April 22, 2013: The world gets its first Apple car. Well, kind of.
In reality, the iBeetle is a collaboration with German automaker Volkswagen that offers a car “stylistically linked” to Apple. This means Apple-inspired colors, a built-in docking station for your iPhone, and a special app that lets you control the car’s features.
You know how when you get into your car, your iPhone starts autoplaying a song after you connect it to your CarPlay-enabled stereo? Who thought that was a good idea? Maybe if you could set it to autoplay the latest episode of your favorite podcast it would be a good feature. But the same song, every time?
The only good thing to take away from this is that Apple’s programmers have decided to stop destroying the planet, and no longer use cars. How else could you explain why this hasn’t been fixed?
Fortunately, you can stop the madness — and it’ll only cost you 99 cents.
Apple’s CarPlay software for automobiles is quickly becoming a must-have feature for new car buyers, according to the latest rankings from J.D. Power.
Even though it was released four years ago, CarPlay is just starting to catch on with consumers who want a phone mirroring system on their dash. And when it comes to Apple vs Google, CarPlay’s satisfaction rating is significantly better than Android Autos.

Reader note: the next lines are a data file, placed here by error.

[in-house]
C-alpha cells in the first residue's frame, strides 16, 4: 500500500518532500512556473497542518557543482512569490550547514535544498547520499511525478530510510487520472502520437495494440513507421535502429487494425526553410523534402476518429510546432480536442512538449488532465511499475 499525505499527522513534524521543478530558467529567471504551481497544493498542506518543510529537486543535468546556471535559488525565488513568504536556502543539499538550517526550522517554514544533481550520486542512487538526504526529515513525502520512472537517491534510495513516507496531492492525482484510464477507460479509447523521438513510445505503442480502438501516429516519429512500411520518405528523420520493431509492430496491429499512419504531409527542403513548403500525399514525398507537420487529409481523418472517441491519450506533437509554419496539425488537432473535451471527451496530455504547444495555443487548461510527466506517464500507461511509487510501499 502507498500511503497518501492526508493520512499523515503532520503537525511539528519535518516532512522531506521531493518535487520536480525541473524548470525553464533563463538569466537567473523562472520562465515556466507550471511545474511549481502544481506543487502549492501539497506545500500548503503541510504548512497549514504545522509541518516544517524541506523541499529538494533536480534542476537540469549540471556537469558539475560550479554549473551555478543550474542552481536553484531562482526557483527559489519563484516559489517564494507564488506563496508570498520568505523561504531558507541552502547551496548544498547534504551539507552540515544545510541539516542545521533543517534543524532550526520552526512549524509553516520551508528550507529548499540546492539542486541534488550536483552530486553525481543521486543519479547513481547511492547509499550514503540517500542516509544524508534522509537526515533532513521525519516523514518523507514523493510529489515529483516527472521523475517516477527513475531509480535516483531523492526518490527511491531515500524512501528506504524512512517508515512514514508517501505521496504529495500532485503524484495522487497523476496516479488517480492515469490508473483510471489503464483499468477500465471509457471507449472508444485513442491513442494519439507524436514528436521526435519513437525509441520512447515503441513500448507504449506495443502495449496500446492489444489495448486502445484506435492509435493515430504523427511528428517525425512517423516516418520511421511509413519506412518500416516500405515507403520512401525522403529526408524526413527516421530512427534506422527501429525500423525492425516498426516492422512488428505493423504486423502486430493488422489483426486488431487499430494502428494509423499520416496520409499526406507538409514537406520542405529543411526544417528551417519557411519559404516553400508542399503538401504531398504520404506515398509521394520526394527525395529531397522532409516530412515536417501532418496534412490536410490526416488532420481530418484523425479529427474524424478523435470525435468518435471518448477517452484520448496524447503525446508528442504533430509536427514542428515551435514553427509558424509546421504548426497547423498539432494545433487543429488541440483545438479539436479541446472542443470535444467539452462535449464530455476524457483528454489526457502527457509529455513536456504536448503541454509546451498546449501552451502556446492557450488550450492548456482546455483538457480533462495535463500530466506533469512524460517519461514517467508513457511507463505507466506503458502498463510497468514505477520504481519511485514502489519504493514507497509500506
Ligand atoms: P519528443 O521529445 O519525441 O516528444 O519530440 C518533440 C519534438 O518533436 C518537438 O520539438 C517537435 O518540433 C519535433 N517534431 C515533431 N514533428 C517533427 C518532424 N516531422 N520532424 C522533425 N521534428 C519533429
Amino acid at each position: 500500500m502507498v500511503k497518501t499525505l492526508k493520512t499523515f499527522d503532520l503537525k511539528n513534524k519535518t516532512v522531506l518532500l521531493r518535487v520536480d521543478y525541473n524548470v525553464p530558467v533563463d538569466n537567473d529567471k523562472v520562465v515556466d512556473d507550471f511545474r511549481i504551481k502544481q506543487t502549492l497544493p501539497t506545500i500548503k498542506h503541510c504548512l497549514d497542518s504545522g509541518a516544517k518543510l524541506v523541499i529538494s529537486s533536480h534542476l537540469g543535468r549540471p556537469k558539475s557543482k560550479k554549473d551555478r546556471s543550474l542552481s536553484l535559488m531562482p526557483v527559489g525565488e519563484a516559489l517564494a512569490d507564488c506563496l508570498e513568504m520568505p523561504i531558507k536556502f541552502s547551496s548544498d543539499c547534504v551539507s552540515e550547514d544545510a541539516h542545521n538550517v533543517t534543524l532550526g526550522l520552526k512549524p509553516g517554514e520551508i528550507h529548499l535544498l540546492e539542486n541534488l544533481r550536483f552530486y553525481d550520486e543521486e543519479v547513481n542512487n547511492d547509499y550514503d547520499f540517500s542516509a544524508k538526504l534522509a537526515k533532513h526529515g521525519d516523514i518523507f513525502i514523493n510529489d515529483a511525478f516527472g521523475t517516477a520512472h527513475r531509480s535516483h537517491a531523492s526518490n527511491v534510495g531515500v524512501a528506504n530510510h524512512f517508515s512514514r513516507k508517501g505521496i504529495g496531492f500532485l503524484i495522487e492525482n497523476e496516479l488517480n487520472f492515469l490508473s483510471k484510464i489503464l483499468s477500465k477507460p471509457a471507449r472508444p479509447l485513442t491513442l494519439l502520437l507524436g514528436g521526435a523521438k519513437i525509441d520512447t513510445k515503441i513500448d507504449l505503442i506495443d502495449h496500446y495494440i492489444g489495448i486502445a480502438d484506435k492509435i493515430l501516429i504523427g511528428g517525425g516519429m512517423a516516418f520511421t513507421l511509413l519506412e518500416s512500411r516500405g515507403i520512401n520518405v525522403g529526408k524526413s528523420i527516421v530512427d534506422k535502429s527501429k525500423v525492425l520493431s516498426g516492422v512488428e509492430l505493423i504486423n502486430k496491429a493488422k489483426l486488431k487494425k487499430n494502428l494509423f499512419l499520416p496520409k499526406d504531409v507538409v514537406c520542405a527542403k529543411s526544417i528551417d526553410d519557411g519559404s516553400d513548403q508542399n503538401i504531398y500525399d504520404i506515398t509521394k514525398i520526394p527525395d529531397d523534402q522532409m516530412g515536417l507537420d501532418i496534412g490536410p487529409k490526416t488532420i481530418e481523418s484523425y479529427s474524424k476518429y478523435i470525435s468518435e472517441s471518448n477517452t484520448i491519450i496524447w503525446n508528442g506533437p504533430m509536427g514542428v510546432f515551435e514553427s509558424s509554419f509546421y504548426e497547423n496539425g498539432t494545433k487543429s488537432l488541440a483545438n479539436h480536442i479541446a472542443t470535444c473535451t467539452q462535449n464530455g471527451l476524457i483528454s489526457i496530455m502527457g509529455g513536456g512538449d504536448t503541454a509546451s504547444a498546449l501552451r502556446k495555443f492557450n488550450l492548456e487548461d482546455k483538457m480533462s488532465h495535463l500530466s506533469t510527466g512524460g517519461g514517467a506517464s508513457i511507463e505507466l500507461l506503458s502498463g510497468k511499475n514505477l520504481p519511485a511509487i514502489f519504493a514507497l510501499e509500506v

Here’s an idea that, on the surface, sounds totally dangerous: an in-car display that let you make FaceTime calls to people in different vehicles. I mean, keeping your eyes on the road is 2017, right?
In fact, the concept — which was the subject of a recent patent application from Apple — is pretty darn smart. Apple’s invention describes a future augmented reality windshield system that could project various bits of information as you drive in an autonomous or non-autonomous vehicle.
Compared to iOS or even macOS, Apple’s CarPlay in-vehicle standard seems relatively minor in terms of importance. However, according to a new report, in-car systems such as this are rapidly becoming the norm.
In the first three months of this year, analysts at Canalys suggest that Apple’s CarPlay or Google’s Android Auto were available in 46 percent of new vehicles sold in Europe, and 52 percent of new vehicles sold in the U.S.